Tag Archives: METSO

METSO Board of Directs rejects merger proposal + The Weir Group response

Since last year, METSO’s paper and pulp machinery division operates as a separate company (see here). The apparent reason for this was the large divergence in growth perspective for automation/machinery for the mining industry on the one hand and the pulp&paper industry on the other hand.

Today METSO published a press release which contained the decision to reject a merger proposal by the Weir Group. The Weir Group responded as follows:

The proposal was structured to enable the shareholders of both Metso and Weir to share in the very significant value creation that would result from material cost synergies in addition to further revenue synergies expected to be generated through the combination.

In keeping with the spirit of the merger proposal, Weir had proposed that the combined company would have a significant presence in, and a long term commitment to, Finland as well as the UK and would be listed in both Finland and the UK with full index inclusion in both countries, alongside shared management and board responsibilities.

Weir continues to believe that there is a compelling strategic rationale for bringing the two companies together in a merger structure.  The Board of Weir believes that it has made an attractive merger proposal and there is no certainty that it will revise the terms of its proposal.

I do not know much about mergers and how they usually begin, but I think it is very interesting, from a sociological point of view, that both companies in their statements refer so openly to shareholder value creation. I have to think about this issue more, but in a sense it is worrying if companies are more interested in shareholder value creation than in providing good products and services (which probably both of the companies nonetheless do). I understand that this logic is followed in the context of listed companies, which means they are to a large extent dependent on the stock market to raise capital. But it in some way seems contradictory from the view of Corporate Social Responsibility.

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METSO:n vähennyksistä

Vuoden alussa oli päättynyt yt-neuvottelut ja olisi lähdössä 101 ihmistä METSOn työvoimasta.

Kirjoitin vähän aikaa sen jälkeen METSOn kahteenjakaumisesta, mutten ehtinyt monista syistä palaamaan siihen aiheeseen. Kirjoitin muun muuassa, ettei ole kovin paljon kysyntää paperiteollisuuteen liittyviin koneisiin (ei Euroopassa ainakaan), joten sinänsä METSOn päätös oli ymmärrettävää.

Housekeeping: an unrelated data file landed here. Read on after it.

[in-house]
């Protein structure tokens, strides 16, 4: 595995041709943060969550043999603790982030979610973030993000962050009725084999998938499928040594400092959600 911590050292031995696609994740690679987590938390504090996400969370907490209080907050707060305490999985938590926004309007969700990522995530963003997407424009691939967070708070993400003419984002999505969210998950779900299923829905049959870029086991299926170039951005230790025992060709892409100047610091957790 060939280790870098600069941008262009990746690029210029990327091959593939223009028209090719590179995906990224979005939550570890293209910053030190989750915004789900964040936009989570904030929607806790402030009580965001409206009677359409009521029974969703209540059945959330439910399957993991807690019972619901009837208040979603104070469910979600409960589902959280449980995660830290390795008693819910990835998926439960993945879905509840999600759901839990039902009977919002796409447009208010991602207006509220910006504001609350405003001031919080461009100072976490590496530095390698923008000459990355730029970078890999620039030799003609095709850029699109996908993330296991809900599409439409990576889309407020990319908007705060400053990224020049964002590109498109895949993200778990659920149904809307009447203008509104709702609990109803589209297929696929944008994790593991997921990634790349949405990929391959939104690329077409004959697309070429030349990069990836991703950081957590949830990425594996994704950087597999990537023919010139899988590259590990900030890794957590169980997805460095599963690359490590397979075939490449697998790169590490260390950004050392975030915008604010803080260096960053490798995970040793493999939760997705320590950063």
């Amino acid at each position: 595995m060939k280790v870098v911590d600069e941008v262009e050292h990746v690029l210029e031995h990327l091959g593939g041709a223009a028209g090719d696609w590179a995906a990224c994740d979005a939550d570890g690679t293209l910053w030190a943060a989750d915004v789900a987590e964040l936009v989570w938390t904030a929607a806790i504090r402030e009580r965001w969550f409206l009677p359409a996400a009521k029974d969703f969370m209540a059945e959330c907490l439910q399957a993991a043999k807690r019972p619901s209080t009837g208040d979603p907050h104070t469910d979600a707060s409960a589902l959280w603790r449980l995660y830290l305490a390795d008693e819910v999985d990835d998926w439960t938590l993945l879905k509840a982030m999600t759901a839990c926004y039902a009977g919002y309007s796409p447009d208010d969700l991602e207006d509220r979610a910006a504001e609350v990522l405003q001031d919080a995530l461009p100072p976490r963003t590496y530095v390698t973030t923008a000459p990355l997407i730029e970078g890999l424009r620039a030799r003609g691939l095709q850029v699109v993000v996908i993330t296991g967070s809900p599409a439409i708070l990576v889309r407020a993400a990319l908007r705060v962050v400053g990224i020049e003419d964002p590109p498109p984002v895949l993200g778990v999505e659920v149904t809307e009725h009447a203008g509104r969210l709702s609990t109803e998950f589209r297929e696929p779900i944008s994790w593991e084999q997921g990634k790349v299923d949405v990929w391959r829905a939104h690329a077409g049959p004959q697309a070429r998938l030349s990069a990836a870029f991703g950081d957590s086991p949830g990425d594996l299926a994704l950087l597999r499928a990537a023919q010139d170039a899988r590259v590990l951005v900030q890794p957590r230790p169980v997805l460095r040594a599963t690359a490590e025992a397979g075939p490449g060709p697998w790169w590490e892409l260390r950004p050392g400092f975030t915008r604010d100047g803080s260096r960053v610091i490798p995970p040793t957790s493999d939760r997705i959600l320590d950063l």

Näin uutisoitiin elokuussa METSOn yt-neuvotteluista, jotka ovat nyt päättyneet. Tulos?

Metson Massa, paperi ja voimantuotanto -liiketoiminta on saanut päätökseen yhteistoimintaneuvottelut useimmissa paperiteollisuutta palvelevissa yksiköissään. Neuvottelujen tuloksena yhtiö vähentää Suomessa yhteensä 660 työpaikkaa.

Henkilöstövähennyksillä saavutetaan 50 miljoonan euron säästö vuosikustannuksissa. Tavoite on 100 miljoonaa.

Ei ole yllätys, että tämä koskee nimenomaan paperiteollisuuden METSOa, tai uudella nimella VALMET ilmeisesti. Mutta on kurja, että taas niin monta laadukasta työpaikkaa katoaa Suomesta.

Puhtaasti yritysnäkökulmasta tämä on varmaan METSOlle jotenkin järkeää, mutta toistan, mitä kirjoitin STX Raumasta – taustalla on oikeasti rakenteellisia asioita, kuten EMU ja liian korkea euron kurssi. Tässä kirjassa Varoufakis et al kirjoittavat, että Saksan talouspolitiikan ja EMUn takia Saksan talous imee muualta (=Etelä-Euroopasta mutta myös Suomesta) pääomaa mitä muuten olisi voinut käyttää muiden maiden talouksiin. Tämän väitteen taustalla on valtavan laaja tutkimus (mm.) EMU:n vaikutuksista pääomavirtoihin, ja on ihan selvää, että Saksa ei anna ketään koskea sen asemaa vientijättinä. Tämä neomerkantillistinen politiikka ajaa Euroalue pohjaan, koska emme voi kaikki olla yhtä kilpailukykyisiä kuin Saksa, erityisesti jos Saksa ei niin halua.

METSO and its split in two

The big news in the paper industry is the announcement that it will split itself in two. The obvious reason is that its mining-division has much more potential for growth than the paper- and pulpdivision (as there is not much prospect for growing demand of paper machines).

I will get back to this subject when I have time – real life intrudes, deadlines loom. But for now it is interesting that in the Finnish media the importance of the maintenance and service parts of the pulp/paper division have been growing in importance. This is related to a theme I am working on in terms of employer organizations and labour unions – the idea of value chain unionism. But I will get back to that as well. For now, some Finnish links on METSO:

Background of METSO